Distinction of non-haematopoietic cells in the BM requires meticulous examination of the BM smear, especially at the tail and feathery edge. They are highly pleomorphic in terms of size and are distinctly larger than all haematopoietic cells apart from megakaryocytes. An exception would be small cell carcinoma of the lung, which is smaller than other carcinomas. Metastatic tumour cells occur in aggregates, sheets or nests, usually coalesced together with moderate to abundant blue cytoplasm and indistinct cellular borders.

Occasionally they occur in singular forms such as in small cell lung carcinoma and in metastatic mammary lobular carcinoma [6]. Therefore differential diagnosis would include blast cells of acute leukaemia, lymphoid malignancy, neoplastic cells of Langerhans cell histiocytosis or systemic mastocytosis. In such cases flow cytometry using CD45 is helpful. The tumour cells can also be multinucleated with evident nuclear moulding and clumping [2, 8].

Cytological distinction and identification of the tumour primary origin based on the aspirate smear is rather difficult. However, malignant melanoma cells can be identified by their strong cytoplasmic melanin pigment. Additionally the presence of tumour cells with abundant clear cytoplasm is distinctive of renal cell carcinoma [2].

Necrosis with ghost cells is frequently seen in metastatic BM aspirates with few or no tumour cells. Gelatinous transformation is extremely rare but is reported in cachectic patients [8]. In a retrospective study three factors were predictive of a metastatic infiltration of the BM: a hypoplastic marrow, the presence of thrombocytopaenia and high serum alkaline phosphatase [1].

In cases of a negative smear and a suspicious clinical context, the presence of eosinophilia, plasmacytosis, increased number of macrophages and increased osteoblasts and osteoclasts, are highly suggestive of underlying BM pathology [2, 9].

Bone Marrow Histological Findings

Histological patterns of the metastatic BM involvement are highly variable. Any combination of stromal or bony reactions, as well as variable cytological features, can be seen (Table 17.3). However, the diagnostic approach to the BMB is essentially the same; outlined in Table 17.4.

Table 17.3 Variations in metastatic bone marrow infiltration [2,8].

Pattern of infiltration Focal

Diffuse (complete effacement)

Stromal reaction Fibroblast proliferation and reticulin deposition

Inflammatory cellular reaction (increased lymphoid, mast cells and macrophages)


Bony changes Osteolysis


Cytological features Adenocarcinoma (formation of glands, presence of signet ring cells or presence of mucin)

Squamous cell carcinoma (formation of keratin or the presence of intercellular bridges)


Singular forms

Table 17.4 Suggested bone marrow diagnostic approach for adults.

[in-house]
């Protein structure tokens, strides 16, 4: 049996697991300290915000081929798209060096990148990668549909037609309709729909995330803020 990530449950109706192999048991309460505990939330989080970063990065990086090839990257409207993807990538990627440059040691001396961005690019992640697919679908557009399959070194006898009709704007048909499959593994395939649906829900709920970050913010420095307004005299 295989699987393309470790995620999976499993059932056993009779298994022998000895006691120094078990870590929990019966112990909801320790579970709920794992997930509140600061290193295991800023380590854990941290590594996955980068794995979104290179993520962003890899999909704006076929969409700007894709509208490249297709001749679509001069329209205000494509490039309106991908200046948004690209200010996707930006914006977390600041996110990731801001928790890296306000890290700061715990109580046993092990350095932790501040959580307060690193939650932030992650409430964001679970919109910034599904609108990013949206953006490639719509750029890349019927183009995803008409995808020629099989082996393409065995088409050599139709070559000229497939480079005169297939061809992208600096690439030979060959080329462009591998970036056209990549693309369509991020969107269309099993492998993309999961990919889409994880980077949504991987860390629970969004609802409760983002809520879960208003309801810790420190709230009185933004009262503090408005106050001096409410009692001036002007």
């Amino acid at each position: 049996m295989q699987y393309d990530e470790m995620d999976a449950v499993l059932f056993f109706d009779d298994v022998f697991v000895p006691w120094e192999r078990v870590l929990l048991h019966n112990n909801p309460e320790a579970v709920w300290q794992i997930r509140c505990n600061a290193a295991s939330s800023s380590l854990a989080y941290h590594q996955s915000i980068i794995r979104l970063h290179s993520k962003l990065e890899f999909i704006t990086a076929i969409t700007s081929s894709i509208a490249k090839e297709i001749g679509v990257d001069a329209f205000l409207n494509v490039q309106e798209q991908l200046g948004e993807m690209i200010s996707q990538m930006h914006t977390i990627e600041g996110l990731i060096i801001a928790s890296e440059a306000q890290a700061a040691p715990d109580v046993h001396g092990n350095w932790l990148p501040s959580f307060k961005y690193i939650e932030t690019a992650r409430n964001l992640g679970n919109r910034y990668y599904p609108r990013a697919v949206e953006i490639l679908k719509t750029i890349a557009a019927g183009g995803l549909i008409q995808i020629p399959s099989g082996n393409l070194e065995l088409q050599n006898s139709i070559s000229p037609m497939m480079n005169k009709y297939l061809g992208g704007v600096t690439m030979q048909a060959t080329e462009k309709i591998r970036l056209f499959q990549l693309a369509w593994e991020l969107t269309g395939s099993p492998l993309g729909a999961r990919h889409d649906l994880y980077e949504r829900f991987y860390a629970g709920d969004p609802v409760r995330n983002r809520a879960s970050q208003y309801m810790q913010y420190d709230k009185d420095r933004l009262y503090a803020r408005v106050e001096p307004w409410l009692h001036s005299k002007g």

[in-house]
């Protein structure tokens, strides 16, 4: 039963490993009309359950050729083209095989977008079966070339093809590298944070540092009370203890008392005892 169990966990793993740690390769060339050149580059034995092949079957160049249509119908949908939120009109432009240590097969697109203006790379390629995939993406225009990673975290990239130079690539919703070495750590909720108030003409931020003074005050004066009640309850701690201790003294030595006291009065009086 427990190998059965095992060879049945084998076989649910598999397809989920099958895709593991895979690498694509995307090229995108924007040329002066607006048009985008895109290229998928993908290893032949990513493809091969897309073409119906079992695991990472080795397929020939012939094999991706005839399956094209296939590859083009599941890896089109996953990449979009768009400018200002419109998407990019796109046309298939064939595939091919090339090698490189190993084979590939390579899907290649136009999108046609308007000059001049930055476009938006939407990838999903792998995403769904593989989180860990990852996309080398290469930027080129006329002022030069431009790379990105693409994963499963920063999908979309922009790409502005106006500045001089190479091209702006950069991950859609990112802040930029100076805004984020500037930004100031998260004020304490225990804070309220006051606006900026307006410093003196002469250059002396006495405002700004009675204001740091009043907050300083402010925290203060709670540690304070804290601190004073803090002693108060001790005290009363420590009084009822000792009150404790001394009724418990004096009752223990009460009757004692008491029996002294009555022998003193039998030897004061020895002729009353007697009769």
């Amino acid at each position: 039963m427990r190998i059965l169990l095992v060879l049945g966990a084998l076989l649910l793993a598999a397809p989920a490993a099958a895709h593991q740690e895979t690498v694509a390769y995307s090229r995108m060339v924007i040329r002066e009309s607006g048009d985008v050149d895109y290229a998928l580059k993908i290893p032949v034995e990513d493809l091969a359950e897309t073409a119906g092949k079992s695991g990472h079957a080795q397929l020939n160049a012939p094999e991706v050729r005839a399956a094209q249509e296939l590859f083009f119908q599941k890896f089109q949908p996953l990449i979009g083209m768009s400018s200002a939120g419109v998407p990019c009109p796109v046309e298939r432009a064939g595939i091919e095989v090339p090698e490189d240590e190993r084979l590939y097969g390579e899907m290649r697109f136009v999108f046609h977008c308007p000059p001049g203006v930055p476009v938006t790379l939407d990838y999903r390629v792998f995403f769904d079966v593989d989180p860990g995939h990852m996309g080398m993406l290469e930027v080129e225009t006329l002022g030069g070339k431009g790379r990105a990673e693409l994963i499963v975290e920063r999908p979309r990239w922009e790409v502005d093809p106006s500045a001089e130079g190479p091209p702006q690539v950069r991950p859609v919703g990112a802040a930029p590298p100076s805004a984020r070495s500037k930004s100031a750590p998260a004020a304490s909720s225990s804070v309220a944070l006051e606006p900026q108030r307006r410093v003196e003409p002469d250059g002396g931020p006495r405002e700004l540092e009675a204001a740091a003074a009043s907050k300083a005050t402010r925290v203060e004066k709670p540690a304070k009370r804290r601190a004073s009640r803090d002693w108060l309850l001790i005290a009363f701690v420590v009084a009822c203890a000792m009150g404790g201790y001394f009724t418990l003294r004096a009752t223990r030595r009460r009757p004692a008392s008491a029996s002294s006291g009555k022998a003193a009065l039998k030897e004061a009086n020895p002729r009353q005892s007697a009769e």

Clinical/laboratory suspicion of bone marrow infiltration

  • Is this an adequate bone marrow sample?

  • Is there a pathological infiltrate or a strong desmoplastic response?

  • Is the infiltrate haematopoietic vs. non-haematopoietic?

  • Known primary or occult?

  • If non-haematopoietic, assess differentiation (well differentiated or undifferentiated).

  • Immunohistochemistry and/or molecular studies needed to verify or diagnose the primary site.

An adequate BMB would be 1.5 to 2 cm long with an average diameter of 0.3 cm. Cartilage and periosteum are excluded from length of the sample [6]. In several studies bilateral BMB were superior to unilateral in detecting metastasis. However, this can be troublesome to patients. Thus staged sectioning at defined levels is highly recommended to overcome entrapment of carcinoma cells in fibrosis and the focal behaviour of the infiltrate [2, 6, 9]. Moreover a radiologically assisted/targeted BMB can be performed.

Metastatic infiltration of the BM is accompanied by stromal and bone reactions. Carcinomas (Figures 17.117.5) most frequently metastasize to the BM followed by malignant melanomas and, rarely, sarcomas (Figure 17.6) [8].

Figure 17.1 (a–c) Metastatic breast carcinoma, ductal NST. Bone marrow aspirate showing cohesive aggregates of large atypical non-haematopoietic cells. (d) Metastasis from lobular breast carcinoma. The cells are large in size and could be seen singly or forming files. (Magnification: a ×10, b × 20, c ×40, d ×20)

Figure 17.2 (a, b) Sections from bone marrow trephine biopsy showing metastatic breast carcinoma, ductal NST. The tumour cells are cohesive and are forming clusters and glandular structure. (c, d) Metastatic lobular breast carcinoma. (c) The tumour cells are effacing the bone marrow space and are mostly forming Indian files, single cells are also noted. (d) The tumour cells show interstitial distribution and are seen mostly singly with some having signet cell morphology. (e, f) The tumour cells are positive for CK7 (e) and oestrogen receptor (f) and negative for CD45, CK20, CD×2 and TTF1 (not shown). (g, h) Sections of bone marrow trephine biopsy highlighting stromal fibrosis and osteosclerosis. (Magnification: a–d ×20, e–f ×10)

Figure 17.3 (a, b) Bone marrow biopsy showing metastatic colon adenocarcinoma. The tumour cells are forming cohesive sheets and there is occasional crypt and gland formation. Some cells also contain mucin. (c) Metastatic renal clear cell carcinoma. The tumour cells have clear abundant cytoplasm and could be confused with histiocytes or fat cells. There is nuclear hyperchromasia and pleomorphism. They are seen singly or in small clusters within an abundant fibrotic stroma. Paratrabecular aggregates are noted and there is bone remodelling. (d) The tumour cells are effacing the BM and are mostly showing well-formed glandular structure reminiscent to thyroid follicles. (e, f) Bone marrow biopsy showing metastatic prostate carcinoma. The tumour shows poorly differentiated areas and some areas with glandular differentiation. (Magnification: a–b ×20, c–f × 10)

Jan 4, 2021 | Posted by in HEMATOLOGY | Comments Off on Chapter 17 – Metastatic Lesions